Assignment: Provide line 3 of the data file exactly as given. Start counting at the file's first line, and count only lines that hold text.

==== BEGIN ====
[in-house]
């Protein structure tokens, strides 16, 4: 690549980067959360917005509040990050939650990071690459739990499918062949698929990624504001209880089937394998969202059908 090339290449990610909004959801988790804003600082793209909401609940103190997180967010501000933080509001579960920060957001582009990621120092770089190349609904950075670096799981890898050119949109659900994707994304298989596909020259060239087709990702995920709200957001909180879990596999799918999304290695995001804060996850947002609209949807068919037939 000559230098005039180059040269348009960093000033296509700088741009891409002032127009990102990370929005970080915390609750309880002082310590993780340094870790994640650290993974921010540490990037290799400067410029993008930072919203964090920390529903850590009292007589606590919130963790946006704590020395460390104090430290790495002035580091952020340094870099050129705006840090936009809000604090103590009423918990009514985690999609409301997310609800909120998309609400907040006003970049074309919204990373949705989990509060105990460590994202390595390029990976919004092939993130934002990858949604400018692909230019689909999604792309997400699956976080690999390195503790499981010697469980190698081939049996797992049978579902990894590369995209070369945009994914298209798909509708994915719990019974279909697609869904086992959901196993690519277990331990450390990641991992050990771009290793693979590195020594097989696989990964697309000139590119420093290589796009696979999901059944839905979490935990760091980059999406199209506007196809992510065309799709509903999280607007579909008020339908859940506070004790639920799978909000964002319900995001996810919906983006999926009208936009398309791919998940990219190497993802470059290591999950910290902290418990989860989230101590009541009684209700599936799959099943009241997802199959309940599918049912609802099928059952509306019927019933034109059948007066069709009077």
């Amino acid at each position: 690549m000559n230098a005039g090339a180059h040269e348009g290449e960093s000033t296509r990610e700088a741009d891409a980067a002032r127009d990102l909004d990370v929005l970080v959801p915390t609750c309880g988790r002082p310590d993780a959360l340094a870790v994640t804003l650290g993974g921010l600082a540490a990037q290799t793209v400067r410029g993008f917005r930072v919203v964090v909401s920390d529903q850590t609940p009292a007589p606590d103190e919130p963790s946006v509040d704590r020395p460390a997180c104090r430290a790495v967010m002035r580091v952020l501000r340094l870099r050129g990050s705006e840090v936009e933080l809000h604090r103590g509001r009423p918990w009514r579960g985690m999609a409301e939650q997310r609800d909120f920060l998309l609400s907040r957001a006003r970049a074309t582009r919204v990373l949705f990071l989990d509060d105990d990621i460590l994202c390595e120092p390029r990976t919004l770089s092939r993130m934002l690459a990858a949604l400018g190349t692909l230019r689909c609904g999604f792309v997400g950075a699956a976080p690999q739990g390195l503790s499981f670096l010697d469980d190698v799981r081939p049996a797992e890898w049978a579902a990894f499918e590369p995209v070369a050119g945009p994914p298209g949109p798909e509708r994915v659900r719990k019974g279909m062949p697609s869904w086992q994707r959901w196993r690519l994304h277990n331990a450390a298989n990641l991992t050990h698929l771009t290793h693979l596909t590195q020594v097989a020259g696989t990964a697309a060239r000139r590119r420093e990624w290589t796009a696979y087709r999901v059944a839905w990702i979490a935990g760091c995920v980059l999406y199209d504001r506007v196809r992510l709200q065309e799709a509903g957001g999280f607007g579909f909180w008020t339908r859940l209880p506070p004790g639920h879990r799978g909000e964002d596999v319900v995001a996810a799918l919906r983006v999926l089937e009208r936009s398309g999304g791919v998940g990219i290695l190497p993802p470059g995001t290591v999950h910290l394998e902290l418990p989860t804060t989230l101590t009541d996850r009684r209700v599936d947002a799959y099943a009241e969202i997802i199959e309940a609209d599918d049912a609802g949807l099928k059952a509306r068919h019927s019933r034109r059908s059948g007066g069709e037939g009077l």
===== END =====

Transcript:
């Amino acid at each position: 690549m000559n230098a005039g090339a180059h040269e348009g290449e960093s000033t296509r990610e700088a741009d891409a980067a002032r127009d990102l909004d990370v929005l970080v959801p915390t609750c309880g988790r002082p310590d993780a959360l340094a870790v994640t804003l650290g993974g921010l600082a540490a990037q290799t793209v400067r410029g993008f917005r930072v919203v964090v909401s920390d529903q850590t609940p009292a007589p606590d103190e919130p963790s946006v509040d704590r020395p460390a997180c104090r430290a790495v967010m002035r580091v952020l501000r340094l870099r050129g990050s705006e840090v936009e933080l809000h604090r103590g509001r009423p918990w009514r579960g985690m999609a409301e939650q997310r609800d909120f920060l998309l609400s907040r957001a006003r970049a074309t582009r919204v990373l949705f990071l989990d509060d105990d990621i460590l994202c390595e120092p390029r990976t919004l770089s092939r993130m934002l690459a990858a949604l400018g190349t692909l230019r689909c609904g999604f792309v997400g950075a699956a976080p690999q739990g390195l503790s499981f670096l010697d469980d190698v799981r081939p049996a797992e890898w049978a579902a990894f499918e590369p995209v070369a050119g945009p994914p298209g949109p798909e509708r994915v659900r719990k019974g279909m062949p697609s869904w086992q994707r959901w196993r690519l994304h277990n331990a450390a298989n990641l991992t050990h698929l771009t290793h693979l596909t590195q020594v097989a020259g696989t990964a697309a060239r000139r590119r420093e990624w290589t796009a696979y087709r999901v059944a839905w990702i979490a935990g760091c995920v980059l999406y199209d504001r506007v196809r992510l709200q065309e799709a509903g957001g999280f607007g579909f909180w008020t339908r859940l209880p506070p004790g639920h879990r799978g909000e964002d596999v319900v995001a996810a799918l919906r983006v999926l089937e009208r936009s398309g999304g791919v998940g990219i290695l190497p993802p470059g995001t290591v999950h910290l394998e902290l418990p989860t804060t989230l101590t009541d996850r009684r209700v599936d947002a799959y099943a009241e969202i997802i199959e309940a609209d599918d049912a609802g949807l099928k059952a509306r068919h019927s019933r034109r059908s059948g007066g069709e037939g009077l």